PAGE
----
by | Jul 23, 2020 | Good To Know | 0 comments

What started as a temporary move to working from home has become the catalyst for distributed workforces. 

As the leadership team of a company that has been remote and globally distributed for more than 8 years, we have thought a lot about optimizing a situation that is new-ish for many. We’ve been where you are. At first, it feels easy, sustainable, better! Then, the novelty wears off. But there are things you can do now to ensure a distributed or hybrid workforce works for your organization long-term.

1. Welcome to a more limitless candidate pool for hiring – choose wisely!

One of the greatest opportunities for a non-location based company is the broader and more diverse talent pool you can tap into. You can find the best talent and the most capable candidate regardless of location. Use this opportunity to expand your horizons, be intentional about adding diversity to your team. It’s proven that more diverse teams have better outcomes

New hires need to fit your new remote work culture. More than ever they need to be self-reliant and self-advocates. Have a plan for socializing them throughout the company and facilitating training that involves inter-team collaboration

2. Embrace asynchronous communication.

For most companies, a move to working from home will often mean that traditional 9-to-5 working schedules become less rigid. With current school closures and additional caretaker responsibilities at home, shifting working hours has become imperative to support employees. The result is asynchronous communication. This blog post does a great job explaining asynchronous communication and the many benefits. How we Communicate at Automattic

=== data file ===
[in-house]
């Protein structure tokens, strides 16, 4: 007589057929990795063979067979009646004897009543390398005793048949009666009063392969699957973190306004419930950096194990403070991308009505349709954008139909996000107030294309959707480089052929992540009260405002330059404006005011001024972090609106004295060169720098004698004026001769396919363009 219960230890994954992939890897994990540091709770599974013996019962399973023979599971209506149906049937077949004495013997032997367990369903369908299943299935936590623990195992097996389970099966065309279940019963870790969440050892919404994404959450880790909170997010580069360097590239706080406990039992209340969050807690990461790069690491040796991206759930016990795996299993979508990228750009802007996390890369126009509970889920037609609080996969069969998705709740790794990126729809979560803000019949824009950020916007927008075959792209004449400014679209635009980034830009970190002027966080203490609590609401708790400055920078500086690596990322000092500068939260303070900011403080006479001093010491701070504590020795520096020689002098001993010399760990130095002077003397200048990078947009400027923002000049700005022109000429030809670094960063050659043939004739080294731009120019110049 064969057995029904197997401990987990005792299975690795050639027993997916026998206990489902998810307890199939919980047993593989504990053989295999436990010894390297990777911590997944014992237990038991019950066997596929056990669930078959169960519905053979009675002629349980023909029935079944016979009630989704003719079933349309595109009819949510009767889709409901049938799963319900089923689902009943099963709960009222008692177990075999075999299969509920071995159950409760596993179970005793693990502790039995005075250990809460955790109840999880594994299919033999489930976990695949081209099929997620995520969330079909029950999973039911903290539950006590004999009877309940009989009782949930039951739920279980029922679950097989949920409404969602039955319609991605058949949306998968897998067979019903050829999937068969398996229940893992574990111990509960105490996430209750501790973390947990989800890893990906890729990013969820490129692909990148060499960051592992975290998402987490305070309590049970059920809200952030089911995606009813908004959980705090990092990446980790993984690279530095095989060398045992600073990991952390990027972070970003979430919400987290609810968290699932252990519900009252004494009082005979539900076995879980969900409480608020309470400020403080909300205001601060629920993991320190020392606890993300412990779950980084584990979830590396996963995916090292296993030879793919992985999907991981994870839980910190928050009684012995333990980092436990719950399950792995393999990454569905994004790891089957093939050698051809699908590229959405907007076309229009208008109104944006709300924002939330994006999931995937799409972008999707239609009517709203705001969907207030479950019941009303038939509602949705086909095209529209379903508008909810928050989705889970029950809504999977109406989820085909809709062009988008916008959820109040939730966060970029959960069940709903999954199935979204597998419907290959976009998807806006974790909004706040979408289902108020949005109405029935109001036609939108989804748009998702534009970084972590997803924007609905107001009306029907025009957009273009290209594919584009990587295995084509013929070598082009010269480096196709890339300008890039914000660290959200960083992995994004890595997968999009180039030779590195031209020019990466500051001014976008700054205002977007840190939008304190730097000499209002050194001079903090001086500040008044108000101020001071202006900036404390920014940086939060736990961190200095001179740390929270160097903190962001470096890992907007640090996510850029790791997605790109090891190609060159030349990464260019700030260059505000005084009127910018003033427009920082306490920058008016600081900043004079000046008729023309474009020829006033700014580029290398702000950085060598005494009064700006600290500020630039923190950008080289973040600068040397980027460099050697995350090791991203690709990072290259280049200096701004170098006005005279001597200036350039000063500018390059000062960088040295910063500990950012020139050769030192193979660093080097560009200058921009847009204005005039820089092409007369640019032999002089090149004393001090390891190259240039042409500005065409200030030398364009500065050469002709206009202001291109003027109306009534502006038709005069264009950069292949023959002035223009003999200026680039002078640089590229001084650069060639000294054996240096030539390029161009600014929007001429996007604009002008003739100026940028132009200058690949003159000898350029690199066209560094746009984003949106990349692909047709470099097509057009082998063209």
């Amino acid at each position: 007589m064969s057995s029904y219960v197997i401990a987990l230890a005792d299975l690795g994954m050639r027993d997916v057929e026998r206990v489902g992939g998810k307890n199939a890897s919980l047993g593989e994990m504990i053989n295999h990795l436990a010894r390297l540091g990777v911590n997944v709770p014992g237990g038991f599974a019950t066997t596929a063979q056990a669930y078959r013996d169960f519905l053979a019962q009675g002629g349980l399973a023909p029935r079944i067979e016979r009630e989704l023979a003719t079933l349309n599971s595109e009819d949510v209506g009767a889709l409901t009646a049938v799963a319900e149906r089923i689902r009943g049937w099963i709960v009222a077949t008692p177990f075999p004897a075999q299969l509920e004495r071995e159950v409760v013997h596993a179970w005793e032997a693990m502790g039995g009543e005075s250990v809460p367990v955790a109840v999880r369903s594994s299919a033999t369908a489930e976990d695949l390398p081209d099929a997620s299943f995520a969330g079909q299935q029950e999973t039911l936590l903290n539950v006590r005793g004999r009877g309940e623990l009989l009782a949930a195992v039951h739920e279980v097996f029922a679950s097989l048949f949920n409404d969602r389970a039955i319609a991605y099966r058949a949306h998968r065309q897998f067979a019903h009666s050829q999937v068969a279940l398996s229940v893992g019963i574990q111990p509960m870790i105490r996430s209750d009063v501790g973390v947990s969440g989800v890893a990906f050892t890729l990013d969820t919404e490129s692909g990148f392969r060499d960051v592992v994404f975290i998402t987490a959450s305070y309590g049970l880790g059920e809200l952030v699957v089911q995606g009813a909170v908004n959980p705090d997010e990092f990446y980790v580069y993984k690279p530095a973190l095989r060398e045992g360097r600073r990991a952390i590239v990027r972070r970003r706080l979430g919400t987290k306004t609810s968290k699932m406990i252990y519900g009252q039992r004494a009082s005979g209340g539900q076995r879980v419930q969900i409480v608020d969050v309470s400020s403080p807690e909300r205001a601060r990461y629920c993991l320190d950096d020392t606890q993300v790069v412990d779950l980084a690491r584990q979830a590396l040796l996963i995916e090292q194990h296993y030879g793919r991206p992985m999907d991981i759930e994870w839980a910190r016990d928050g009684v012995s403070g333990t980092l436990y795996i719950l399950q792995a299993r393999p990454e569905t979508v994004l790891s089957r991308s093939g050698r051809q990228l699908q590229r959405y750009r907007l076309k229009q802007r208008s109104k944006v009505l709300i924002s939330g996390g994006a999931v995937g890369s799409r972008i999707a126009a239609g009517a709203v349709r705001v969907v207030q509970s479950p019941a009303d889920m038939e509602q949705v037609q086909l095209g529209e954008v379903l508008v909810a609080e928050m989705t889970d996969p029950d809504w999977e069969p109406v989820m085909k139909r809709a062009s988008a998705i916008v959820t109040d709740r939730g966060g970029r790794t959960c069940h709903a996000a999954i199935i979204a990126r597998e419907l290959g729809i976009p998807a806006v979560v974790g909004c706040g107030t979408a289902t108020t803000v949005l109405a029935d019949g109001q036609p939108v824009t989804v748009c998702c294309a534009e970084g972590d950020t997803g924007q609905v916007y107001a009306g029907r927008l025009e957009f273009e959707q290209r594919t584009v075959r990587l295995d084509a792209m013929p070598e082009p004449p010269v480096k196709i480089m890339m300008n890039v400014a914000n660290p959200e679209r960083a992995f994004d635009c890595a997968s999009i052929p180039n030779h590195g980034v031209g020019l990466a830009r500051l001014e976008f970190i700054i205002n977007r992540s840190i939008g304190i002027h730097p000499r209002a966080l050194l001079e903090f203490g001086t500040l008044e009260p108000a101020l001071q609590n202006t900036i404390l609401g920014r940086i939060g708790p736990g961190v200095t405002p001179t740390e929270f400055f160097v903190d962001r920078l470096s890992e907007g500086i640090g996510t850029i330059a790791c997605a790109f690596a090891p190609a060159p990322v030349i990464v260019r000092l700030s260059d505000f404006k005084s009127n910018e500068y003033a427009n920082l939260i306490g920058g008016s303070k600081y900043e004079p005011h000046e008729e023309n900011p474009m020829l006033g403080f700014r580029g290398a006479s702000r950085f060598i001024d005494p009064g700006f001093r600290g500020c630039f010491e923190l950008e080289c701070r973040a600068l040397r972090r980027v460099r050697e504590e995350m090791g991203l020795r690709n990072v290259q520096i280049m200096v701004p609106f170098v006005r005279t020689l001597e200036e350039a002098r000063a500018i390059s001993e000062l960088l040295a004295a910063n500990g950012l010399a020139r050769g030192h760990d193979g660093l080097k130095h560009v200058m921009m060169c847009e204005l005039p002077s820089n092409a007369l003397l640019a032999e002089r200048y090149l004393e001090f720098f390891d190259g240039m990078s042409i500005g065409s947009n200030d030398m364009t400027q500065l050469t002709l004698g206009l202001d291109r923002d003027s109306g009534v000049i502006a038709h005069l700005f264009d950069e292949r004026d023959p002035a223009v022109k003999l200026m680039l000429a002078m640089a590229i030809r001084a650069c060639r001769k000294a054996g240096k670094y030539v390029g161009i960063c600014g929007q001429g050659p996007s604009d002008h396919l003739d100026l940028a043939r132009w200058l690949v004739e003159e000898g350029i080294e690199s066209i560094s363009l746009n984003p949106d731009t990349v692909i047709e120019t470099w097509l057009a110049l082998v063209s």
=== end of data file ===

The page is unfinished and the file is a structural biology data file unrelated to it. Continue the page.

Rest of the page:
My quick tips: 

  1. Be thoughtful about the tools you use to communicate (hint – it’s not email)
  2. Setting clear expectations reduces anxiety and empowers your team to prioritize. 

Initially, you might fear things will move slower. However, when you consider that other team members can keep the ball rolling while you’re busy (and vice versa) your time has suddenly expanded exponentially. 

3. Document and maintain.

Make sure that your company policies, resources, best practices, and expectations are well documented, kept current, and easily accessible.

“Documentation will not only aid in informing team members when they are working asynchronously; it will also create a public archive for future hires and organizational assessments.” – Jason Wingard, Forbes Contributor (Link

Likely, your policies need a thorough review if this shift has been new for you – and I’m not just talking about your employee handbook.

4. Connect Intentionally.

To a business leader driving the bottom line, casual connections may seem superfluous. However, a sense of connection (to the team, company values, etc) is so important for long term success. 

At first, you can get by with the residual community built up by being in person. But with turnover, growth, and simply the passage of time, connectedness can wane.